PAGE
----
Ex-Imprivata CEO Takes Helm at Placester, Upping IPO Stakes

Ex-Imprivata CEO Takes Helm at Placester, Upping IPO Stakes

[Updated 3/14/18, 5:35 pm. See below.] It’s a common tale in the startup world: A founding CEO builds the company, and eventually a more seasoned executive is brought in to lead the business to (ideally) new heights.

That’s the play Placester is making. The Boston-based real estate software company announced Wednesday that it hired Omar Hussain—who previously led healthcare IT security company Imprivata for more than a decade—as its new CEO. Placester co-founder Matt Barba has shifted from chief executive to chief technology officer, according to a press release.

The leadership change is notable for a couple of reasons. First, the addition of Hussain (pictured above) puts Placester firmly in the conversation about tech IPO candidates in the Boston area. Placester has raised $100 million in venture capital, making it one of the biggest venture-backed technology bets in New England, and one of the best-funded alums of the Techstars Boston startup accelerator program. Hussain knows the public markets well—he took Imprivata public in 2014, raising about $66.3 million in the IPO. He also has experience with large acquisitions. Two years after Imprivata’s IPO, Hussain sold the Lexington, MA-based company to private equity firm Thoma Bravo for $544 million.

The other interesting thing about Hussain’s hiring is his background. Bringing in an executive who has spent most of his career in the healthcare IT security software sector might not seem like an obvious choice for a real estate tech company. It appears the thinking behind the move is that Hussain has experience accelerating business growth and selling software in industries that have been slow to adopt digital products.

“Omar is a product-focused CEO with a proven track record of scaling fast-growing businesses,” Barba (pictured left) said in the press release. “His experience bringing innovative technologies to the healthcare sector to drive productivity correlates precisely with the digital transformation consumers are expecting of real estate today.”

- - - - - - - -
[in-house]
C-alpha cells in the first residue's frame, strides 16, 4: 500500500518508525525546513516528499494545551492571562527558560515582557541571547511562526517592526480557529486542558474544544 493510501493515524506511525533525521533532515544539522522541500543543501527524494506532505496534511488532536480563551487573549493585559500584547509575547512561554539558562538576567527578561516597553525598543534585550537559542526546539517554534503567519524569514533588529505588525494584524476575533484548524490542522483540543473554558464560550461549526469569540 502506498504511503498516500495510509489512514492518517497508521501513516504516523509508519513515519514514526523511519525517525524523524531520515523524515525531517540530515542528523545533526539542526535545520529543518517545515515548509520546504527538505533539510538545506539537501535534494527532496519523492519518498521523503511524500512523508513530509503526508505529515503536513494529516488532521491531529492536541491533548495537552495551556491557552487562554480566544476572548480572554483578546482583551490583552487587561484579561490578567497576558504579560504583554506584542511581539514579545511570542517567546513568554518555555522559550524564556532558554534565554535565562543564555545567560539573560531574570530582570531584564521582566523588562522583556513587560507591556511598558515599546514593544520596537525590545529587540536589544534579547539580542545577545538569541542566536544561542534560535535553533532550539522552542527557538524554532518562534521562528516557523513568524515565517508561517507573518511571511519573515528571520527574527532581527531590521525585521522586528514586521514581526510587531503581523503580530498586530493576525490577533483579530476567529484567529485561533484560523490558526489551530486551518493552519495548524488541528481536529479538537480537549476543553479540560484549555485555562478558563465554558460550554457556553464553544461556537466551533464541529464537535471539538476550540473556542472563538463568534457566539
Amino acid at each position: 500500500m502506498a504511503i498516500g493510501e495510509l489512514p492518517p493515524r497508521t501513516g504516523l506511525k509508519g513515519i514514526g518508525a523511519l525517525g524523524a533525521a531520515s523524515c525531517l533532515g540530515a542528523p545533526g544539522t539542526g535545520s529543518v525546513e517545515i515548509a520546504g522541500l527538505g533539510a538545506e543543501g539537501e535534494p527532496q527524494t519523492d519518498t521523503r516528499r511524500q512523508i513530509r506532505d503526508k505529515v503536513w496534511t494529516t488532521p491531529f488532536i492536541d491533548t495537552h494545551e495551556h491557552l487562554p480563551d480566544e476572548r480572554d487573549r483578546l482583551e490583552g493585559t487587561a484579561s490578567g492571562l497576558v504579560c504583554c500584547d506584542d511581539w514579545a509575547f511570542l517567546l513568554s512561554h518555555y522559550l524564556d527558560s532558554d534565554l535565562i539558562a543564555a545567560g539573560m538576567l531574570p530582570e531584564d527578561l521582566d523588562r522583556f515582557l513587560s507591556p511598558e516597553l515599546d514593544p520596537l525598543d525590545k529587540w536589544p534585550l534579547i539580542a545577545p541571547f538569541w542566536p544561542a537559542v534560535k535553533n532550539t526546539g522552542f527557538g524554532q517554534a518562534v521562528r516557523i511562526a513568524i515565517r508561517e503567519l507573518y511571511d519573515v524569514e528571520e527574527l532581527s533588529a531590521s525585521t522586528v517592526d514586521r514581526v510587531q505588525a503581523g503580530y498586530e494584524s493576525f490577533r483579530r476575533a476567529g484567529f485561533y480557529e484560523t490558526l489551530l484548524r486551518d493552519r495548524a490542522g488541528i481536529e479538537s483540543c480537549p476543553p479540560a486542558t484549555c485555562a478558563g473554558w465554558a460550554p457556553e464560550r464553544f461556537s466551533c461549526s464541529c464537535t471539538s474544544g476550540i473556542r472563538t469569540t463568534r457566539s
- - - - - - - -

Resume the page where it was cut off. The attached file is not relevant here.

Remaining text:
Barba, a former real estate agent, started Placester in 2009 with Fred Townes, the former chief technology officer of Mashable. The startup went through the Techstars Boston accelerator in 2011. Its other backers include New Enterprise Associates (NEA) and Romulus Capital.

Placester sells several products to real estate professionals, including software that handles things like website building, sales lead management, e-mail marketing, marketing automation, and data analytics. The company says more than 550,000 real estate brokers and agents use its products.

“I’m excited to join the team at Placester,” Hussain said in the press release. “Placester represents a unique opportunity in an industry that is undergoing massive technological transformation.”

In an e-mailed statement to Xconomy, Hussain shared more about the parallels he sees between his last company and his new one. [Following comments added.—Eds.]

“The markets are very similar,” Hussain said. “In healthcare, providers don’t want to spend their time worrying about technology: they want to take care of patients. And in real estate, [agents] and brokers want to help their clients efficiently buy and sell homes without the struggles of managing technology.” Just as Imprivata has made it easier for caregivers to securely access patient information, Placester’s products can “streamline” the way real estate agents and brokers help consumers buy homes, he added.

In the e-mail, Barba said his new role gives him the chance to focus on something he’s passionate about: designing and engineering “powerful and simple” products. “Being the CTO is where I know I can add the most value,” he said.

Asked about IPO prospects, Barba said the company isn’t focusing on it.

“We aren’t talking about IPO at this point; our plan is to put our energy into our product R&D,” Barba said.

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